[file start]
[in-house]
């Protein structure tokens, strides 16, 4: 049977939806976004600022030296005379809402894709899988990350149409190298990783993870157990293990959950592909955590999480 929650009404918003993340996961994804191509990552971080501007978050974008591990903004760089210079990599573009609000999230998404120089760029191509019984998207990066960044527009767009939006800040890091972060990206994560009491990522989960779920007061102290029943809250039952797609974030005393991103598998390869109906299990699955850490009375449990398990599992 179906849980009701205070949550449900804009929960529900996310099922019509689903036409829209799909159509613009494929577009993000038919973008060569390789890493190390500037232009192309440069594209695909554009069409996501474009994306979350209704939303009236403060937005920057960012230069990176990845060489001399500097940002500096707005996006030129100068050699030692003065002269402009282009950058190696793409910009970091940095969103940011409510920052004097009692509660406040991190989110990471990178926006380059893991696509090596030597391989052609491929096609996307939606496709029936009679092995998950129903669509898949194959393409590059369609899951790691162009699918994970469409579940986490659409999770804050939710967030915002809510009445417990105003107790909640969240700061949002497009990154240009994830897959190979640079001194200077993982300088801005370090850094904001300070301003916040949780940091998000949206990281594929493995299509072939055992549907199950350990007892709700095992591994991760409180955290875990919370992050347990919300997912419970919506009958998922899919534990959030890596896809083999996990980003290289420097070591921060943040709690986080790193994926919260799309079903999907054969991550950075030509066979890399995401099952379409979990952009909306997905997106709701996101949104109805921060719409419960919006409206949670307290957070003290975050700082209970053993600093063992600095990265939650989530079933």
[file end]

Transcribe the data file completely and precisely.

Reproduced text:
[in-house]
């Protein structure tokens, strides 16, 4: 049977939806976004600022030296005379809402894709899988990350149409190298990783993870157990293990959950592909955590999480 929650009404918003993340996961994804191509990552971080501007978050974008591990903004760089210079990599573009609000999230998404120089760029191509019984998207990066960044527009767009939006800040890091972060990206994560009491990522989960779920007061102290029943809250039952797609974030005393991103598998390869109906299990699955850490009375449990398990599992 179906849980009701205070949550449900804009929960529900996310099922019509689903036409829209799909159509613009494929577009993000038919973008060569390789890493190390500037232009192309440069594209695909554009069409996501474009994306979350209704939303009236403060937005920057960012230069990176990845060489001399500097940002500096707005996006030129100068050699030692003065002269402009282009950058190696793409910009970091940095969103940011409510920052004097009692509660406040991190989110990471990178926006380059893991696509090596030597391989052609491929096609996307939606496709029936009679092995998950129903669509898949194959393409590059369609899951790691162009699918994970469409579940986490659409999770804050939710967030915002809510009445417990105003107790909640969240700061949002497009990154240009994830897959190979640079001194200077993982300088801005370090850094904001300070301003916040949780940091998000949206990281594929493995299509072939055992549907199950350990007892709700095992591994991760409180955290875990919370992050347990919300997912419970919506009958998922899919534990959030890596896809083999996990980003290289420097070591921060943040709690986080790193994926919260799309079903999907054969991550950075030509066979890399995401099952379409979990952009909306997905997106709701996101949104109805921060719409419960919006409206949670307290957070003290975050700082209970053993600093063992600095990265939650989530079933």